Whatever the game, children can always find uses for a playsilk. They’ll twist them into royal crowns or wrap them into pirates’ kerchiefs. They can bundle a doll into a carrier or swing one around a shoulder for a cape. They’re perfect for a skirt or to bandage a pretend wound. Little ones might cover their tea table or curtain a playstand. With a basket of playsilks, children are ready for wherever their imaginations take them.
The beauty of a playsilk leads to still other uses. You can swirl seasonal colors of silk on your nature table to set a tone— the cool tones of winter, the green of spring or the fiery warmth of summer and fall. Children will follow your lead and add these colors to their play. Their wooden animals might wade in the edge of a lake where a boat is passing or fire might burst from the dragon’s air or silky green leaves could shade their fairy home. Sometimes, they just need a seed of an idea to figure out new ways to enhance their play.
Even very young children and babies love playing with silks. A game of peekaboo is even more fun when the “hiding” baby can still see mom or dad through the translucent silk. Their grasping hands will love the way the texture of silk can vary from slick to rough as they tug it away from their eyes or twist is with their fingers.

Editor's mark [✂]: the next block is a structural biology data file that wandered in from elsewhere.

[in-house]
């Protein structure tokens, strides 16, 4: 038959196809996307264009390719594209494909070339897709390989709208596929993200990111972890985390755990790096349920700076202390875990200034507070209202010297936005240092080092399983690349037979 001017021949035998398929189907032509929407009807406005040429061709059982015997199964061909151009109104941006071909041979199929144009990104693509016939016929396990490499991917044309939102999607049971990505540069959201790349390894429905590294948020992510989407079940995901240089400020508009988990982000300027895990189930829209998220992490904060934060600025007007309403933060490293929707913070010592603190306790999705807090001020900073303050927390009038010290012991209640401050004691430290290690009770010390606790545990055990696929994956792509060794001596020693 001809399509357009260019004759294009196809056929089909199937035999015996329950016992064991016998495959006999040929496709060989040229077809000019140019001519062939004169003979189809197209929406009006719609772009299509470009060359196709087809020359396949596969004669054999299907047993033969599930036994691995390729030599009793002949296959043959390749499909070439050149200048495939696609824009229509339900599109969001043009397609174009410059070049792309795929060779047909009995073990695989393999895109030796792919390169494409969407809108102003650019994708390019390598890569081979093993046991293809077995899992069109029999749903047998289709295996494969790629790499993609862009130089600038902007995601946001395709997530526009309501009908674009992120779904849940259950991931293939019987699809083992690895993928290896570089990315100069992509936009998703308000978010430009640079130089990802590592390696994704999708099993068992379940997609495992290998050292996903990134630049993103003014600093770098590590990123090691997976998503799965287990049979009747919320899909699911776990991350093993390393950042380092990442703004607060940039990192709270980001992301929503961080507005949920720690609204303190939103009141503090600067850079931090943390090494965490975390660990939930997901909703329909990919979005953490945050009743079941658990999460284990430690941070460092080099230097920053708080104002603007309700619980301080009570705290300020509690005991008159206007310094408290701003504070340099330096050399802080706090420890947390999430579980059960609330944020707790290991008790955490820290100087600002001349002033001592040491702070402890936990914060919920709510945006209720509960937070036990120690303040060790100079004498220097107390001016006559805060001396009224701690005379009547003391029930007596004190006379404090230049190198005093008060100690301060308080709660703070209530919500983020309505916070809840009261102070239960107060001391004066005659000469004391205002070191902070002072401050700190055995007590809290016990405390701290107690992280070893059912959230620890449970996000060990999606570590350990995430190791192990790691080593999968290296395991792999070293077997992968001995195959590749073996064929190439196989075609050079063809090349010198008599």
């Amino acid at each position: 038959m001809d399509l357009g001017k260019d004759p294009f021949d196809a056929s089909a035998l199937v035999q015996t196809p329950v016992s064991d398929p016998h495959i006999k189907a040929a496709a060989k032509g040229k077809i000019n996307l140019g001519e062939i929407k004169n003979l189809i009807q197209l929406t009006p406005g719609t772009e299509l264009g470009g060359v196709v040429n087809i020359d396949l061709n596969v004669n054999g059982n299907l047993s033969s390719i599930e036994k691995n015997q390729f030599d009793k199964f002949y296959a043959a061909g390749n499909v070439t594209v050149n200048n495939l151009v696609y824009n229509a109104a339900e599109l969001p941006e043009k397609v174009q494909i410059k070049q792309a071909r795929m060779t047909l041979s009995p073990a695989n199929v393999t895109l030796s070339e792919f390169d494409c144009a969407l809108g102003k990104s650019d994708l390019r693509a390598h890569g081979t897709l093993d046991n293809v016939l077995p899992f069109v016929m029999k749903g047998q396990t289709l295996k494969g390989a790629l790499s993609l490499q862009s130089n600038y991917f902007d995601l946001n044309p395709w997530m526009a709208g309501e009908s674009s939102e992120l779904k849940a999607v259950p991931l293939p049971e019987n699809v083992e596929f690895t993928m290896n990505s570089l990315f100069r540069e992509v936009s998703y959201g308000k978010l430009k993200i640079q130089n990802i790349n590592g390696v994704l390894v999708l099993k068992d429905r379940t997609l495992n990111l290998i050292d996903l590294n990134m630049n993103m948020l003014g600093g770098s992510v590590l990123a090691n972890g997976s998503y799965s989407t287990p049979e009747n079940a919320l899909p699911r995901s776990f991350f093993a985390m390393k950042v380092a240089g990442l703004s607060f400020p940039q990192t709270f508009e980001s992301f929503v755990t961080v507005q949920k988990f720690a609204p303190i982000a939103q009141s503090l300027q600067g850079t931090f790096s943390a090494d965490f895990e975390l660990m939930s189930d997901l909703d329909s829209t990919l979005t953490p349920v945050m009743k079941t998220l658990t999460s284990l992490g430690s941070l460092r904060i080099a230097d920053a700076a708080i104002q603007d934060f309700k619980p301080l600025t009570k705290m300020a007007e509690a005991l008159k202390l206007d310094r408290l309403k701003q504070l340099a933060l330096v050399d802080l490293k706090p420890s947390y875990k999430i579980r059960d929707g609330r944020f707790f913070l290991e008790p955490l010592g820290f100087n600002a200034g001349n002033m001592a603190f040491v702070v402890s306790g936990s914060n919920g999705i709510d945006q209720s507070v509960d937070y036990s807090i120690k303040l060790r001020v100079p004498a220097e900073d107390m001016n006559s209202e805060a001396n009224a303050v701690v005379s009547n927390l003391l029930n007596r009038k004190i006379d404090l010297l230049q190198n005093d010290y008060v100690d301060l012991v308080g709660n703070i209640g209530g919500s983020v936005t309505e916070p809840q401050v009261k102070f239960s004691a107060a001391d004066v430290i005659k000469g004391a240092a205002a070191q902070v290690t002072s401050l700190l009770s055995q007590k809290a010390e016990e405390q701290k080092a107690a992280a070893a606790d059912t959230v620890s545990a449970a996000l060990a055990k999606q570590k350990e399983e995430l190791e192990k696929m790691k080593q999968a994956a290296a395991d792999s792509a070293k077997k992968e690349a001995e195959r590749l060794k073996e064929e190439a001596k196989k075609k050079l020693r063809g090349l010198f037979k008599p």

The natural fibers of these simple, versatile toys please the hand and delight the eye. Silk allows light through, each color transforming sunlight, lamplight or candlelight into a mood. A silken river can shimmer and a leaf canopy made of silk will sway with the breeze of your child’s motion. The surprisingly rough texture of silk makes it grip the surface of wooden blocks or creates a firm knot to keep it in place around a shoulder.
Larger silks and canopies make wonderful tents for a child’s imagined adventures. They can play under a rainbow or enjoy the shade of a dark blue starry “sky”, tucked into their own private space within the hubbub of a family room or between the trees in your backyard. When they slip inside such havens, they can also more easily slip into the world of pretend, where they are developing their sense of self or exploring solutions for the troubles in make-believe. These skills then translate into their real world interactions with their family and friends.
And when playtime is over, silks can be hung for all to see or gathered again in a special case or simple basket. They will sit lovely and inviting until it’s time for a new block world, sea voyage or costume creation.